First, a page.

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Workaround for search optimization issues

In 6.5.0, Splunk added a number of search optimizations. A few issues have been identified as a result of these optimizations.

Incorrect search results when search terms include a calculated field

Search optimization moves filters from the right to the left in a search string.

Example

A search uses the where command.

index=_internal | where user="admin"

The search optimization changes this search to the following search.

index=_internal user=CASE("admin")

Problem details

The reason for this optimization is that the where command is case-sensitive and the search command, which is implied before the pipe, is not case-sensitive.

However, if there is a calculated field present for the user field, the optimized search is turned into this lispy expression:

[ AND index::_internal admin case ]

This search is looking for index=_internal AND admin AND case. This is no field called case and the search returns the incorrect search results.

This problem applies to both field=CASE() and the field=TERM().

As a result, the optimized search returns zero results even though there are plenty of events in _internal for user="admin".

Workaround

There are several workarounds, depending on your situation.

Your fields are not based on indexed tokens

If you have a field that is not based on indexed tokens, for example you are extracting part of a word, you might search for it like this:

index=_internal | search my_field="value"

The search optimization converts the search string into this search:

index=_internal my_field="value" [ AND index::_internal value ]

This will silently return incorrect search results because there is no indexed token value.
Regardless of the optimizer changing the results, you should use the fields.conf file to properly declare that this field is not an indexed token. Then the optimized results will be correct again and you will not have to use the piped search yourself.

Turning off optimization for a specific search

If specific searches are not working since you upgraded to version 6.5.0, can turn off optimization for those searches.
At the end of your search string, add this clause.

... |noop search_optimization=false

Turning off optimization for all searches

This option is not recommended. Splunk is actively working on solutions to these optimization issues.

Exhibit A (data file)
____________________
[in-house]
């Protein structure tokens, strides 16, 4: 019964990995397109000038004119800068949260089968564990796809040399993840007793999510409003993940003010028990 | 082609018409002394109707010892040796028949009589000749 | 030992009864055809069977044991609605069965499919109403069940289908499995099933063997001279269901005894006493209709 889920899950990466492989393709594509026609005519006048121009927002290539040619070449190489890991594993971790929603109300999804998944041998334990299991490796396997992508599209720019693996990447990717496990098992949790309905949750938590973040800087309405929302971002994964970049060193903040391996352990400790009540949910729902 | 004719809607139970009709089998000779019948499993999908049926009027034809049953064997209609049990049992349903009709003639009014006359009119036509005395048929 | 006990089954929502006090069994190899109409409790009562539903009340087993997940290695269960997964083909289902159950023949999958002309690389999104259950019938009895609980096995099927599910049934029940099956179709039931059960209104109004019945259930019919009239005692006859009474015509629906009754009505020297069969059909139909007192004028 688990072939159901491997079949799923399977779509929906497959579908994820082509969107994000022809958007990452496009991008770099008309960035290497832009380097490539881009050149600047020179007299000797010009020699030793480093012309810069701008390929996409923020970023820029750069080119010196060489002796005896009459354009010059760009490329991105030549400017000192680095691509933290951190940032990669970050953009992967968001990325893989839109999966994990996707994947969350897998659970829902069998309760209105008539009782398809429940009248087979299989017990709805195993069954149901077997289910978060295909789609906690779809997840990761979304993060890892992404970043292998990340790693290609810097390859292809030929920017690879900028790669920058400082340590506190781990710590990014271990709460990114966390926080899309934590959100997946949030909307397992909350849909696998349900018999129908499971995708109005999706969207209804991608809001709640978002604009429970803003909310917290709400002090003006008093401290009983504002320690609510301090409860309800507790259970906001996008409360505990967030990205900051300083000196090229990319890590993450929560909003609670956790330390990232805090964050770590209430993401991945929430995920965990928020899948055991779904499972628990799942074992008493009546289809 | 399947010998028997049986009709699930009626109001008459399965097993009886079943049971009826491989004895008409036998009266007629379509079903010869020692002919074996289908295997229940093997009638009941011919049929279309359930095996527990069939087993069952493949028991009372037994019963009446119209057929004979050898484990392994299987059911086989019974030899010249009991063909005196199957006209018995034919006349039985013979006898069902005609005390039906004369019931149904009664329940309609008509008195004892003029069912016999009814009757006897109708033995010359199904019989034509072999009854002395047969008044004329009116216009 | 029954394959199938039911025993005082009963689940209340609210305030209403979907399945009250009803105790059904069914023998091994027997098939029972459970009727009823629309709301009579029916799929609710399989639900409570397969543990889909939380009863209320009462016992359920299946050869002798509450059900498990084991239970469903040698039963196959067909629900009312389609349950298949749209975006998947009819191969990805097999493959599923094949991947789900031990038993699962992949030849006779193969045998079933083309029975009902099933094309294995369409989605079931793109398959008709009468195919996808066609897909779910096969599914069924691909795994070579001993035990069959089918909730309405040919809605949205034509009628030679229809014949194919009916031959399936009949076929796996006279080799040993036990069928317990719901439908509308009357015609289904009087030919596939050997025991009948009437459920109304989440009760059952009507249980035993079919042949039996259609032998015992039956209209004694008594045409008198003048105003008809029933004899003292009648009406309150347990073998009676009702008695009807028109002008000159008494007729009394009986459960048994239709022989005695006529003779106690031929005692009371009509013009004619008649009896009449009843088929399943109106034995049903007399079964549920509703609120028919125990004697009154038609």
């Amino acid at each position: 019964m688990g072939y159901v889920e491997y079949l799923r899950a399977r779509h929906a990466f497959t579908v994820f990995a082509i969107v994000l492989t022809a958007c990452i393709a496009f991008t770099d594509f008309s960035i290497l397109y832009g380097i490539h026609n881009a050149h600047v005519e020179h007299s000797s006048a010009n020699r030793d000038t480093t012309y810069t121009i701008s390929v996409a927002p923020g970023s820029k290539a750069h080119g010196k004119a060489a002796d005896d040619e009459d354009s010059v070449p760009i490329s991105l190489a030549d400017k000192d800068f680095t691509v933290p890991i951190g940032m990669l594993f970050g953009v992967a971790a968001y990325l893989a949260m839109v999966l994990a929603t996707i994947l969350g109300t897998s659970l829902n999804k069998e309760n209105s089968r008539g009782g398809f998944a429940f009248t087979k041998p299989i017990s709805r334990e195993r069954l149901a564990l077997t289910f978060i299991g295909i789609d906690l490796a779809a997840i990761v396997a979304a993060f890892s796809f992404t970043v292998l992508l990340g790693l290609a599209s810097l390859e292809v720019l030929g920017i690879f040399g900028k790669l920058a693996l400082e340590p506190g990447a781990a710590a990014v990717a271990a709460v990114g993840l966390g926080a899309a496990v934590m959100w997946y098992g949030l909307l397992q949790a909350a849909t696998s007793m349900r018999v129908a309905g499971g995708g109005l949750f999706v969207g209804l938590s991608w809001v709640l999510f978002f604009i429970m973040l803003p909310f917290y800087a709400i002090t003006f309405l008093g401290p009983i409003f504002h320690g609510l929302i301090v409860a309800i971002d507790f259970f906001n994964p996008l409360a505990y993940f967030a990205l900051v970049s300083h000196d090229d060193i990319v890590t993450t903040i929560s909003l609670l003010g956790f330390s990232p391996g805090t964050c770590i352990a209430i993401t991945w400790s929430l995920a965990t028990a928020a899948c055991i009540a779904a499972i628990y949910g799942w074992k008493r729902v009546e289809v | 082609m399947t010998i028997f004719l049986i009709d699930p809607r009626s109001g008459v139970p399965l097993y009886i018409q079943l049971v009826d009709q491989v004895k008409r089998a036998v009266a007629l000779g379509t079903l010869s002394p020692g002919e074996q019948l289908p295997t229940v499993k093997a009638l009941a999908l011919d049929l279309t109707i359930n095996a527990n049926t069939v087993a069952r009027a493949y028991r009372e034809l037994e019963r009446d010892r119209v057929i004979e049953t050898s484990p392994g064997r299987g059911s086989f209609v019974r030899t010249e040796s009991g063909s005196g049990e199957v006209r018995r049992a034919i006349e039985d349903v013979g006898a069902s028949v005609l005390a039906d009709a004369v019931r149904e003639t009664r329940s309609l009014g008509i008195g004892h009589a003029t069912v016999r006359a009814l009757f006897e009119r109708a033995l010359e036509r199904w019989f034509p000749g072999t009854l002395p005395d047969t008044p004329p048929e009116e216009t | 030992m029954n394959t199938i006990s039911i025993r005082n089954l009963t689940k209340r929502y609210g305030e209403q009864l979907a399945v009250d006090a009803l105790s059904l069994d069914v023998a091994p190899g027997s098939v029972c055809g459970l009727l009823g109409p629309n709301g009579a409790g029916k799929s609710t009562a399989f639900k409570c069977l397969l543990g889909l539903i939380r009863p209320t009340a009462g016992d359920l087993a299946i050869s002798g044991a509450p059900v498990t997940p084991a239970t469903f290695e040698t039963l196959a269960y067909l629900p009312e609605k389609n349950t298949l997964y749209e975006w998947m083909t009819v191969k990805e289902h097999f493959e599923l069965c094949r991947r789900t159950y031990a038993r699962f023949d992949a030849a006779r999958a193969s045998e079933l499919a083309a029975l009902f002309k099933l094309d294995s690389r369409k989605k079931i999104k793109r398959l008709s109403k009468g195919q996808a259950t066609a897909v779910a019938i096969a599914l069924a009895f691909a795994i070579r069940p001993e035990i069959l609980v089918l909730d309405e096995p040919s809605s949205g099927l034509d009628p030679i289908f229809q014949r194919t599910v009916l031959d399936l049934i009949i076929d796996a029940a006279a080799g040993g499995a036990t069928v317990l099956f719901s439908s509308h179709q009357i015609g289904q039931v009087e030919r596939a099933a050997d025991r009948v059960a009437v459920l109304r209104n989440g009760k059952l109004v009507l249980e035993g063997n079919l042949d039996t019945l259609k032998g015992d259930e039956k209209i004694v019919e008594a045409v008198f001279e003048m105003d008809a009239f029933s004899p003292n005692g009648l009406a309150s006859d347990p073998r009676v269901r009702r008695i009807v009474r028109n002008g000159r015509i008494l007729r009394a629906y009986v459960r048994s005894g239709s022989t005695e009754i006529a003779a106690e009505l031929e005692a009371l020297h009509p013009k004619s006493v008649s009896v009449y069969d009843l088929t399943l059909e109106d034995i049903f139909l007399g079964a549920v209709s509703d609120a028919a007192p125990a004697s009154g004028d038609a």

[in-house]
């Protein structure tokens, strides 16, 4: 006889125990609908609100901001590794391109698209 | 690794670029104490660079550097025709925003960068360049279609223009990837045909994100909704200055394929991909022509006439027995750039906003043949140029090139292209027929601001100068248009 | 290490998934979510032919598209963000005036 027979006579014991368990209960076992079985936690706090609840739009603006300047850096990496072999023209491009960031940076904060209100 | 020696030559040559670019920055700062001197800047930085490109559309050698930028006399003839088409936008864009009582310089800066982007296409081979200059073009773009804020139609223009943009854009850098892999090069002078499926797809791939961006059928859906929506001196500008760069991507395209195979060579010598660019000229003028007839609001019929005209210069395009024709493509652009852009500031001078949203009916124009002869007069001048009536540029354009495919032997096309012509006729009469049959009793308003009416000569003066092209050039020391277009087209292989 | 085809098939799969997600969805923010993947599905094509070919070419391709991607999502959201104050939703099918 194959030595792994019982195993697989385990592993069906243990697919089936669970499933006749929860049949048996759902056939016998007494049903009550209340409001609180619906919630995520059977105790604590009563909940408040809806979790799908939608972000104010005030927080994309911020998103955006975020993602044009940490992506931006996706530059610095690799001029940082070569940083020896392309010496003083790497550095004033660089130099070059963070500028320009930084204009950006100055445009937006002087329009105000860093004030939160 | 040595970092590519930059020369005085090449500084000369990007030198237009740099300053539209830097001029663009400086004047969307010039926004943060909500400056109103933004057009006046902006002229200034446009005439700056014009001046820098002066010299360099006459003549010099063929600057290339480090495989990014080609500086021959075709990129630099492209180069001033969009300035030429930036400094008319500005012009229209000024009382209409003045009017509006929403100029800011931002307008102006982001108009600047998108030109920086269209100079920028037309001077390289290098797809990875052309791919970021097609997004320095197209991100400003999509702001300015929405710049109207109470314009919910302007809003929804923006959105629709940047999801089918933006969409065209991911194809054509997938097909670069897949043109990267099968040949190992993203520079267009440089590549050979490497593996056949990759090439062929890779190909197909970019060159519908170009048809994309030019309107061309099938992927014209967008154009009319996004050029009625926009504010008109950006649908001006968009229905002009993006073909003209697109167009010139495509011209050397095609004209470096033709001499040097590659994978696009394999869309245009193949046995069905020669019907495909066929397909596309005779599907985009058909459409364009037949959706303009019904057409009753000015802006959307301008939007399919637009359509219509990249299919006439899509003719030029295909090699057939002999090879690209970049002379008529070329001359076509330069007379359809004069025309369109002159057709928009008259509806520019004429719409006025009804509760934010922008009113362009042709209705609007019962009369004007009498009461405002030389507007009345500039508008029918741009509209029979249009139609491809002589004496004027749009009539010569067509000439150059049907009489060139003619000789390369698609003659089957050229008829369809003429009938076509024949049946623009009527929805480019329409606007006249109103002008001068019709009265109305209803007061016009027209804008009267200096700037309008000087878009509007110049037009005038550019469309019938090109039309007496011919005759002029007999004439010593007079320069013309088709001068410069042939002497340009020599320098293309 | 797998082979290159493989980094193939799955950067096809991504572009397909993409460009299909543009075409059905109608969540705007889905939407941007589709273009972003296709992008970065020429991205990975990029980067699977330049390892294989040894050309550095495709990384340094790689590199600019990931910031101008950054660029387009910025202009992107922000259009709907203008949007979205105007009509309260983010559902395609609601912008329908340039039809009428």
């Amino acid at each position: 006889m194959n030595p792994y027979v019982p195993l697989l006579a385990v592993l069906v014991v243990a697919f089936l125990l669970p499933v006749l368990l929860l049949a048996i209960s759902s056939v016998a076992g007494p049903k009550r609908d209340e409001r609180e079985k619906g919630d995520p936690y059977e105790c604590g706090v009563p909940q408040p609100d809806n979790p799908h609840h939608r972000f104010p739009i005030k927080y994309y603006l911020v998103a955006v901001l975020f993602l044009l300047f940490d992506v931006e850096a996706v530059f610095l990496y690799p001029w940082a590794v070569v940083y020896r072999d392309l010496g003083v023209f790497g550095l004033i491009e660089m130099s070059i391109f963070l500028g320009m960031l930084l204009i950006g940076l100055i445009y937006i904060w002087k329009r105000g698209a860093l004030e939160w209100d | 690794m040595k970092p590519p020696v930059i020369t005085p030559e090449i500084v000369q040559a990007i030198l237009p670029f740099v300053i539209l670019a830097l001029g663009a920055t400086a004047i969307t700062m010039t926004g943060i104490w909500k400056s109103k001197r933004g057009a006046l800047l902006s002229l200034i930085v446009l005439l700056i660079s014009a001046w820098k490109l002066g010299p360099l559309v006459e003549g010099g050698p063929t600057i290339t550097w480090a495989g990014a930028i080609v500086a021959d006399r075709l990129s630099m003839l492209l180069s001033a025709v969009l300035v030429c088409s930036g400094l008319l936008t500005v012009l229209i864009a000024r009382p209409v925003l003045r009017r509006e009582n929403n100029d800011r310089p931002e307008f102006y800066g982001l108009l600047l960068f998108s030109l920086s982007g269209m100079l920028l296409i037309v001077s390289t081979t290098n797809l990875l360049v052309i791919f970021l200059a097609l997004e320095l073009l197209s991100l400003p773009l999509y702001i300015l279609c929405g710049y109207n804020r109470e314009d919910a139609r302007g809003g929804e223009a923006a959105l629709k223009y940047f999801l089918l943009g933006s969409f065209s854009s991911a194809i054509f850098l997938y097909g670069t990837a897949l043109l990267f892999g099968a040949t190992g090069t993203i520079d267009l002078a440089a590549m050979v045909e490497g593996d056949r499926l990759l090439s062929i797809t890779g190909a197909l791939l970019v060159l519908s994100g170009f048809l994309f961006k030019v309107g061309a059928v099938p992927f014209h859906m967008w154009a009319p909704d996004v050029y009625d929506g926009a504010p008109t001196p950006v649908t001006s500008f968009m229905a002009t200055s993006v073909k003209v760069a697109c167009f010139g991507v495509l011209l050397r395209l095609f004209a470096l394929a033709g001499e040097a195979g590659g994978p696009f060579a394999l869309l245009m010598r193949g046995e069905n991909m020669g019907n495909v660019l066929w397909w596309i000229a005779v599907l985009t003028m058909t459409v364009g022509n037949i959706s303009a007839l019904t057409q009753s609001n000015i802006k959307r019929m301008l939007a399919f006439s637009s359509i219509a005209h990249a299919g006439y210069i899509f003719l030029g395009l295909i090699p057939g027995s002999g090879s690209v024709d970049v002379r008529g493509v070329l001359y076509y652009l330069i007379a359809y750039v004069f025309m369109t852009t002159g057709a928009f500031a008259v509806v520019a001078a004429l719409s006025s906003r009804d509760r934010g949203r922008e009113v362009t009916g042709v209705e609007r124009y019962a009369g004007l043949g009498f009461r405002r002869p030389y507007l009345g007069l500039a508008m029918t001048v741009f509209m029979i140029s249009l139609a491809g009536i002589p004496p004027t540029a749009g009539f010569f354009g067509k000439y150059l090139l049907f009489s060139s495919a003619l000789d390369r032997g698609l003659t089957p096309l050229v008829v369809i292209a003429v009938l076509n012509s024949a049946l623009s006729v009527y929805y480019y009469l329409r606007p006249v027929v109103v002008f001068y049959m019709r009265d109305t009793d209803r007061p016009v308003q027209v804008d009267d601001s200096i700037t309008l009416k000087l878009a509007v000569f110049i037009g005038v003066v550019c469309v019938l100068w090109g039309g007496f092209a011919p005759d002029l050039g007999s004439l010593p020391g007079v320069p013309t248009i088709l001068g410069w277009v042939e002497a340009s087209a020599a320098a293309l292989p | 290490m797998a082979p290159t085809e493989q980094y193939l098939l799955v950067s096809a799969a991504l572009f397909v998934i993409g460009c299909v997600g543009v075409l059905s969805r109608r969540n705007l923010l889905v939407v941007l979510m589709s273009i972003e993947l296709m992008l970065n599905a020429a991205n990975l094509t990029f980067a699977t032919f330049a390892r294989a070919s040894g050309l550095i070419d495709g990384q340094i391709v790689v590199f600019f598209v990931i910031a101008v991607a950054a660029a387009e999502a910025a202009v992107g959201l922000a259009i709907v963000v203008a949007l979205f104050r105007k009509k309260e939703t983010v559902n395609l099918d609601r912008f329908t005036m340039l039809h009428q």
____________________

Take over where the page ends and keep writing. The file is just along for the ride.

If you cannot disable specific searches, or if the problem is pervasive, you can turn off the search optimization in the limits.conf file.

In a distributed environment, this setting should be made on the search head.

If you are using Splunk Cloud and want to turn off search optimization, open a Support ticket.
Prerequisites
  • Only users with the admin role, or a role with equivalent permissions, can change the search optimization settings for all searches.
  • Review the steps in How to edit a configuration file in the Admin Manual.
Steps
  1. Open the local limits.conf file for the Search app. For example, $SPLUNK_HOME/etc/apps/<app_name>/local.
  2. Never change or copy the configuration files in the default directory. The files in the default directory must remain intact and in their original location.

  3. Under the [search_optimization::predicate_merge] stanza, set enabled to false.

The backslash character causes search errors

The backslash ( \ ) character is often used to escape a character in a search. In 6.5.0, when the character is used without quotation marks, an error is returned.

Example

A search uses the backslash character to escape square bracket ( [ ] ) characters.

index=_audit \[*\]

The search optimization is ignoring the backslash characters.

index=_audit [*]

Problem details

The resulting search is interpreted as a subsearch and returns errors.

Workaround

Add quotation marks sound the expression.

index=_audit "\[*\]"

This preserves the escaping characters and results in the intended search to look in the _audit index and locate anything inside square brackets.

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6.5.2

This documentation applies to the following versions of Splunk® Enterprise: 6.5.1, 6.5.2


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